I had observational and anecdotal knowledge about the efficacy of this experience, but I wanted to explore whether there would be science to support it. During the first year of my PhD studies, I worked to understand the theoretical and conceptual underpinnings of the psychosocial stress experienced by health care professionals in order to connect scientific methods and research to my intervention, “Storytelling Through Music.”

My dissertation study, which exists and was funded independent of the non-profit, examined the feasibility and effects of “Storytelling Through Music,” a six-week intervention that combines storytelling, reflective writing, self-care skills, and music to address the workplace emotions related to caring for people with cancer. The results indicate that the intervention was feasible and acceptable to that group of participants. In addition, the nurses who participated in the intervention had significantly greater improvements, over time, in loneliness, insomnia, self-reflection and self-compassion when compared to those in the comparison group.

UT Austin: How did a $30,000 scholarship from the American Cancer Society help your research?

Phillips: The scholarship from the American Cancer Society was the first, crucial step to funding my intervention research. The award was $15,000 per year for two years and had very few limits on how it could be used. I would not have been able to research this intervention study without that funding. I received additional grants from the Hogg Foundation for Mental Health, Gordan and Mary Cain Excellence Fund for Nursing Research, Mary E. Walker Dissertation Award, Epsilon Theta Chapter of Sigma Theta Tau, Oncology Nursing Foundation, and the Central Texas Oncology Nursing Society.

UT Austin: What are you currently working on?

Phillips: This fall I began a postdoctoral research fellowship at Dana-Farber Cancer Institute, with a joint appointment at Harvard Medical School. It is a two-year appointment dedicated to the dissemination of my dissertation findings and the development and implementation of my next studies.

My clinical and research experiences, which cover the cancer continuum from prevention, treatment, survivorship and end-of-life care, provide the foundation for my current interest. Whether it is studying how we care for patients in the survivorship phase or how we care for the health care professionals, the ultimate goal is to improve the psychosocial well-being of people impacted by cancer.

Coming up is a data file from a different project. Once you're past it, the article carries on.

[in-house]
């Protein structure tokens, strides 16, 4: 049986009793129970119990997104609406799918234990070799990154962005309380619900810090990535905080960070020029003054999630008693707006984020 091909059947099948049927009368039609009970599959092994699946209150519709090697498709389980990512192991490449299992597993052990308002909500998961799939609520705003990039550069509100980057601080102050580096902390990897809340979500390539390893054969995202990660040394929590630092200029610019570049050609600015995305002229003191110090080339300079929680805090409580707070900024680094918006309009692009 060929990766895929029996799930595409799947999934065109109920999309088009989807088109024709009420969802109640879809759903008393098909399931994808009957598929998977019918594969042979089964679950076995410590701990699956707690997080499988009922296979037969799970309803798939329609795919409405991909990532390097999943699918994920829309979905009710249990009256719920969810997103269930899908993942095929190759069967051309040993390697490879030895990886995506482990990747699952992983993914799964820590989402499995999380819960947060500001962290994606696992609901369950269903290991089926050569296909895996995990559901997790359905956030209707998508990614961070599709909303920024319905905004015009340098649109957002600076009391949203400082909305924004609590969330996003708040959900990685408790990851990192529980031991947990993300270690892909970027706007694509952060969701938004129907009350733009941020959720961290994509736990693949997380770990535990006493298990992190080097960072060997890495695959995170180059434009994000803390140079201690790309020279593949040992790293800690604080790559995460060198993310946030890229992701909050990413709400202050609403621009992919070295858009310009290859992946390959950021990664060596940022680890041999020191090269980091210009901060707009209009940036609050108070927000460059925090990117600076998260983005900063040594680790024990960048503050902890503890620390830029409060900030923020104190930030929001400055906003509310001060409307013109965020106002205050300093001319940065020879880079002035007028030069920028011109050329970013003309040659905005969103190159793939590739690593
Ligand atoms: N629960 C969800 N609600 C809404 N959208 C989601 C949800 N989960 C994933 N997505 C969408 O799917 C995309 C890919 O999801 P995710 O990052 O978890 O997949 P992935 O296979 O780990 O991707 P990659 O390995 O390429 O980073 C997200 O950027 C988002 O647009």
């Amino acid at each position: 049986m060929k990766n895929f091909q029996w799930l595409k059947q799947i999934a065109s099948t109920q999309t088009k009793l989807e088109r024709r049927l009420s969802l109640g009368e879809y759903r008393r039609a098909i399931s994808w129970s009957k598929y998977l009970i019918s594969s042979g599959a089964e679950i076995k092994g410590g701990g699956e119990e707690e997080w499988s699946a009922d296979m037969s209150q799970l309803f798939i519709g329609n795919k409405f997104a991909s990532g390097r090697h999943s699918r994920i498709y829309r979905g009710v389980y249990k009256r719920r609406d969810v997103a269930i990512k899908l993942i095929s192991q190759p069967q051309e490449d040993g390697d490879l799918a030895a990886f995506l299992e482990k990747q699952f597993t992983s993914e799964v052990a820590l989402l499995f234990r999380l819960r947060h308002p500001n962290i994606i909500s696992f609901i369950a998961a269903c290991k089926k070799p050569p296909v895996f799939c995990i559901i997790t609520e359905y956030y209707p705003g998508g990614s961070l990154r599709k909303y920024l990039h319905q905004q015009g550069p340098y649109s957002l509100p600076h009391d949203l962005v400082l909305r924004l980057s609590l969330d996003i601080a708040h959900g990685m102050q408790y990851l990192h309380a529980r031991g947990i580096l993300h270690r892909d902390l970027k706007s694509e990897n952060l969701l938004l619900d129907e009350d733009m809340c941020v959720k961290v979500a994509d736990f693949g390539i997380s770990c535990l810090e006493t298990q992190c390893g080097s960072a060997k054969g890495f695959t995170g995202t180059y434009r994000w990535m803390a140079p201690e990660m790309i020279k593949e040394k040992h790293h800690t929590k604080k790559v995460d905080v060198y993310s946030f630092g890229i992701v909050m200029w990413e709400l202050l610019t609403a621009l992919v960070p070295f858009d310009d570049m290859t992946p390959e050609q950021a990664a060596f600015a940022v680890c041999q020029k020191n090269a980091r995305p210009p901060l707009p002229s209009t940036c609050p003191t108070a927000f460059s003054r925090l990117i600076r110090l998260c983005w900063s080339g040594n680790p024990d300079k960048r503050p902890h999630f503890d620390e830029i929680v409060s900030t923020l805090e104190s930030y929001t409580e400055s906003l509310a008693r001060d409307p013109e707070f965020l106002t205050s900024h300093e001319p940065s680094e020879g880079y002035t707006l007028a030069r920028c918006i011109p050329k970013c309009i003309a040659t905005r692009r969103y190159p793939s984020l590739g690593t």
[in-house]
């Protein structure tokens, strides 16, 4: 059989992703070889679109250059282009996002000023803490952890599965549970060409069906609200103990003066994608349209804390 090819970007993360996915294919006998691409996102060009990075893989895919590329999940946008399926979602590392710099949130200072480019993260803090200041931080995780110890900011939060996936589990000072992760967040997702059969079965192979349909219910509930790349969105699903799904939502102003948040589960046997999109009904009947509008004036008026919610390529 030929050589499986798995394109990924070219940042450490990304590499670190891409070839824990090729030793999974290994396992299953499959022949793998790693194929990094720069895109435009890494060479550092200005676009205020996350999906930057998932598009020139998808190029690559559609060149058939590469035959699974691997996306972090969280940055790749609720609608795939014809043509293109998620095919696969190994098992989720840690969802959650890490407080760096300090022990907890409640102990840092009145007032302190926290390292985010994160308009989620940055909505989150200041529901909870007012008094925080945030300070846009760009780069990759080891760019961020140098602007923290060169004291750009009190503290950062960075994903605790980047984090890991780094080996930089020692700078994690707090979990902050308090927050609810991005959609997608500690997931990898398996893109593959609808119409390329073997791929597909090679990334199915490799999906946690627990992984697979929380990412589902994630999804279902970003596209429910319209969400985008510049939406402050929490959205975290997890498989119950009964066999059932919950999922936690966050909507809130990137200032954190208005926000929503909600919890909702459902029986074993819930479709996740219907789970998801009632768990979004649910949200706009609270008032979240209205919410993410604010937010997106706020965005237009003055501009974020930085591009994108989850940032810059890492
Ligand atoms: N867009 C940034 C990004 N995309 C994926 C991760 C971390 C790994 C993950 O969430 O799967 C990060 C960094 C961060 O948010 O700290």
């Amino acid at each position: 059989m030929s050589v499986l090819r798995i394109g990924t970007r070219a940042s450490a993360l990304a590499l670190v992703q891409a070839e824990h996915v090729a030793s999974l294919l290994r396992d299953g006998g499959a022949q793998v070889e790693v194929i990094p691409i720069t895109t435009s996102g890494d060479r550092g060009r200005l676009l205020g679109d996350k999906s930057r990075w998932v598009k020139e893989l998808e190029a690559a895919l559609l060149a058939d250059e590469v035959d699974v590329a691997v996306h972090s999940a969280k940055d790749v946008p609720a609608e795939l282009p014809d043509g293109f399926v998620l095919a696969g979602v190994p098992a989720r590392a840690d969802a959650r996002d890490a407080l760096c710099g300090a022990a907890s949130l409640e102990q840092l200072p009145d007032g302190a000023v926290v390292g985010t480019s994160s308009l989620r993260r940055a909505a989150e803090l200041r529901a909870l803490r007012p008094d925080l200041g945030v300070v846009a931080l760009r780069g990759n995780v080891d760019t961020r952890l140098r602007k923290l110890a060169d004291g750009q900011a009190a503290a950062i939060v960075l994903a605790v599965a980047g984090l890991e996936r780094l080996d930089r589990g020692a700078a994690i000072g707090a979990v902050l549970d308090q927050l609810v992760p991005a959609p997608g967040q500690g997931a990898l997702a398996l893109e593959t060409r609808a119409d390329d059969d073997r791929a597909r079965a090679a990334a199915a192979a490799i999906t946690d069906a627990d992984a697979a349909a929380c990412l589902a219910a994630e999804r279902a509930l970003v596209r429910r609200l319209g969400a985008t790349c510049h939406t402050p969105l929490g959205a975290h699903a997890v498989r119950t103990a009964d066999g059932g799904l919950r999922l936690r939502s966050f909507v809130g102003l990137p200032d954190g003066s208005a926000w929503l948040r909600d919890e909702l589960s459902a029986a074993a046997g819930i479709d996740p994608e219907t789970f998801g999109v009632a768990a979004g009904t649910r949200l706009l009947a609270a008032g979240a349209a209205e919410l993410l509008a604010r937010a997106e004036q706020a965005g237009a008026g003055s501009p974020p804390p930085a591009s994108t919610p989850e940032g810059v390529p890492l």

There are numerous possibilities for research that I would like to pursue during my fellowship. From the data set I collected during my dissertation study, I want to conduct a narrative analysis of the stories and songs. Doing so  may provide additional insight into the complex psychosocial dynamic of caring for people with cancer. These insights may inform future theoretical development and by providing insight into the psychosocial stress experienced by oncology nurses. The results from my dissertation study supports continued evaluation of this intervention in a larger, randomized controlled trial with oncology nurses. During my post-doctoral fellowship, I aim to conduct a larger-scale, multicenter study with continued exploration of the intervention effect on variables measuring personal and professional well-being. Finally, I would like to pilot the “Storytelling Through Music” with a new population — cancer survivors.

UT Austin: What are your plans once you complete the fellowship?

Phillips: At this point, I am keeping my options open! I know I have more to learn and will be exploring many new opportunities in Boston. I have a passion for research and improving the psychosocial well-being of individuals through the use of storytelling and music. I believe there are many opportunities for applying my research to the clinical and educational setting.

Phillips is also a musician and part of the duo Hardened and Tempered. In 2017, they released their debut album, The Trailer Sessions. She credits music for helping her manage the stress of a three-year PhD program. Philips received a Bachelor of Science in Nursing from The Johns Hopkins University School of Nursing in 2002, a Master of Science in Nursing from the University of New Mexico College of Nursing in 2011 and a PhD in nursing from The University of Texas at Austin School of Nursing in 2019.

Sept. 20, 2019